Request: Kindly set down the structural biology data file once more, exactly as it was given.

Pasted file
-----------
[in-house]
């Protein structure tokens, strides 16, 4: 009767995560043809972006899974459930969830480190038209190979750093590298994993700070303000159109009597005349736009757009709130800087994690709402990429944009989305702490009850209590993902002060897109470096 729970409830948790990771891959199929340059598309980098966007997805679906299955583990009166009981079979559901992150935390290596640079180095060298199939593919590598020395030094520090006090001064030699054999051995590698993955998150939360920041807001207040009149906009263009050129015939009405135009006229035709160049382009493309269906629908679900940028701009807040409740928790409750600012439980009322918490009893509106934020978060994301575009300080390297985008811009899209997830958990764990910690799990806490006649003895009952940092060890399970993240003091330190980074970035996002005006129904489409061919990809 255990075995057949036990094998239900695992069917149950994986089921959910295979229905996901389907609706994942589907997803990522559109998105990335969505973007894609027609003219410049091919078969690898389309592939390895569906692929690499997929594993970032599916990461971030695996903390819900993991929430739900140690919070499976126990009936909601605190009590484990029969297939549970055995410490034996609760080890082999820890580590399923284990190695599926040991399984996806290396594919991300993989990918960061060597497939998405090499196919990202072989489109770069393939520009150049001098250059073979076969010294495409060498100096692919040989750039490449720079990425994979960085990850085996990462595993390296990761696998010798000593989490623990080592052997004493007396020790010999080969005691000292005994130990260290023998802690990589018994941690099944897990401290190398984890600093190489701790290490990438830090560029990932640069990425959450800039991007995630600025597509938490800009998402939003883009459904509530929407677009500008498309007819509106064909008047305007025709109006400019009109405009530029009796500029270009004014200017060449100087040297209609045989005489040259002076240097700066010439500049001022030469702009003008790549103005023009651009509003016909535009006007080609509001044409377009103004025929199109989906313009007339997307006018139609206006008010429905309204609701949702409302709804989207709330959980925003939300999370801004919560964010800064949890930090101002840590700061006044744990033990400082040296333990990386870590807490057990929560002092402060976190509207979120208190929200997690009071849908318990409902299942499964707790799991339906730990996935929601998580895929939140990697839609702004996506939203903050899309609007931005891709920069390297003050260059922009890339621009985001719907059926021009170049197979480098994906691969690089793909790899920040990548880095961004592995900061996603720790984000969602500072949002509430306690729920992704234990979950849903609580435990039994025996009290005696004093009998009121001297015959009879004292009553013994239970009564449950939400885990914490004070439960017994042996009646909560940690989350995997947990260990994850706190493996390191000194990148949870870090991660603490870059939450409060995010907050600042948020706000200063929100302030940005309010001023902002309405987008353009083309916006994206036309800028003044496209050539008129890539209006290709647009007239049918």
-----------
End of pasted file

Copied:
[in-house]
């Protein structure tokens, strides 16, 4: 009767995560043809972006899974459930969830480190038209190979750093590298994993700070303000159109009597005349736009757009709130800087994690709402990429944009989305702490009850209590993902002060897109470096 729970409830948790990771891959199929340059598309980098966007997805679906299955583990009166009981079979559901992150935390290596640079180095060298199939593919590598020395030094520090006090001064030699054999051995590698993955998150939360920041807001207040009149906009263009050129015939009405135009006229035709160049382009493309269906629908679900940028701009807040409740928790409750600012439980009322918490009893509106934020978060994301575009300080390297985008811009899209997830958990764990910690799990806490006649003895009952940092060890399970993240003091330190980074970035996002005006129904489409061919990809 255990075995057949036990094998239900695992069917149950994986089921959910295979229905996901389907609706994942589907997803990522559109998105990335969505973007894609027609003219410049091919078969690898389309592939390895569906692929690499997929594993970032599916990461971030695996903390819900993991929430739900140690919070499976126990009936909601605190009590484990029969297939549970055995410490034996609760080890082999820890580590399923284990190695599926040991399984996806290396594919991300993989990918960061060597497939998405090499196919990202072989489109770069393939520009150049001098250059073979076969010294495409060498100096692919040989750039490449720079990425994979960085990850085996990462595993390296990761696998010798000593989490623990080592052997004493007396020790010999080969005691000292005994130990260290023998802690990589018994941690099944897990401290190398984890600093190489701790290490990438830090560029990932640069990425959450800039991007995630600025597509938490800009998402939003883009459904509530929407677009500008498309007819509106064909008047305007025709109006400019009109405009530029009796500029270009004014200017060449100087040297209609045989005489040259002076240097700066010439500049001022030469702009003008790549103005023009651009509003016909535009006007080609509001044409377009103004025929199109989906313009007339997307006018139609206006008010429905309204609701949702409302709804989207709330959980925003939300999370801004919560964010800064949890930090101002840590700061006044744990033990400082040296333990990386870590807490057990929560002092402060976190509207979120208190929200997690009071849908318990409902299942499964707790799991339906730990996935929601998580895929939140990697839609702004996506939203903050899309609007931005891709920069390297003050260059922009890339621009985001719907059926021009170049197979480098994906691969690089793909790899920040990548880095961004592995900061996603720790984000969602500072949002509430306690729920992704234990979950849903609580435990039994025996009290005696004093009998009121001297015959009879004292009553013994239970009564449950939400885990914490004070439960017994042996009646909560940690989350995997947990260990994850706190493996390191000194990148949870870090991660603490870059939450409060995010907050600042948020706000200063929100302030940005309010001023902002309405987008353009083309916006994206036309800028003044496209050539008129890539209006290709647009007239049918």